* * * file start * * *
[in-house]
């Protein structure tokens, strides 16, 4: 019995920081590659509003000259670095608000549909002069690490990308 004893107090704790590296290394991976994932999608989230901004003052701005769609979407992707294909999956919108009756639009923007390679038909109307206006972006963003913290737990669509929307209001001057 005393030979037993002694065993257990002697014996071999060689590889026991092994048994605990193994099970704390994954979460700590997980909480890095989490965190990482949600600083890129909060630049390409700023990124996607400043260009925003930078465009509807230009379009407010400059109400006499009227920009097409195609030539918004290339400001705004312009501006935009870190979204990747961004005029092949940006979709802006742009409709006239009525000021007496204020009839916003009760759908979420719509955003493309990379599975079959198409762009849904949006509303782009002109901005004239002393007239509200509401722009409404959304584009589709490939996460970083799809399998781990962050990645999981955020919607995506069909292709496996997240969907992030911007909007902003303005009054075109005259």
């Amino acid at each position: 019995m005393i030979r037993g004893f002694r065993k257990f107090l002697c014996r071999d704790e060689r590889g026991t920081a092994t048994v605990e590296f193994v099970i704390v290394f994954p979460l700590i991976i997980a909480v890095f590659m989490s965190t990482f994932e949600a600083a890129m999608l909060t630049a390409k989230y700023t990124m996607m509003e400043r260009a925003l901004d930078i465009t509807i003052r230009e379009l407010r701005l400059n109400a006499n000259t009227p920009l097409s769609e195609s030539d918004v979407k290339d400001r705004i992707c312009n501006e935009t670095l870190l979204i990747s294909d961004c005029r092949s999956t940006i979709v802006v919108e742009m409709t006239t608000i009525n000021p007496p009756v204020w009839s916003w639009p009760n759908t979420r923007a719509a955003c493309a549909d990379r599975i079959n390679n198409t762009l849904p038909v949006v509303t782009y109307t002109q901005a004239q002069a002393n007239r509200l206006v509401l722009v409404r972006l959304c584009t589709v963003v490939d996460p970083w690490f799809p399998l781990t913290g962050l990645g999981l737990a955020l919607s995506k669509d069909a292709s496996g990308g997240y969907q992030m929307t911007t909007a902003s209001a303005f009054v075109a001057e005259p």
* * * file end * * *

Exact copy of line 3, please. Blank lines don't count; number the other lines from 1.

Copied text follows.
């Amino acid at each position: 019995m005393i030979r037993g004893f002694r065993k257990f107090l002697c014996r071999d704790e060689r590889g026991t920081a092994t048994v605990e590296f193994v099970i704390v290394f994954p979460l700590i991976i997980a909480v890095f590659m989490s965190t990482f994932e949600a600083a890129m999608l909060t630049a390409k989230y700023t990124m996607m509003e400043r260009a925003l901004d930078i465009t509807i003052r230009e379009l407010r701005l400059n109400a006499n000259t009227p920009l097409s769609e195609s030539d918004v979407k290339d400001r705004i992707c312009n501006e935009t670095l870190l979204i990747s294909d961004c005029r092949s999956t940006i979709v802006v919108e742009m409709t006239t608000i009525n000021p007496p009756v204020w009839s916003w639009p009760n759908t979420r923007a719509a955003c493309a549909d990379r599975i079959n390679n198409t762009l849904p038909v949006v509303t782009y109307t002109q901005a004239q002069a002393n007239r509200l206006v509401l722009v409404r972006l959304c584009t589709v963003v490939d996460p970083w690490f799809p399998l781990t913290g962050l990645g999981l737990a955020l919607s995506k669509d069909a292709s496996g990308g997240y969907q992030m929307t911007t909007a902003s209001a303005f009054v075109a001057e005259p």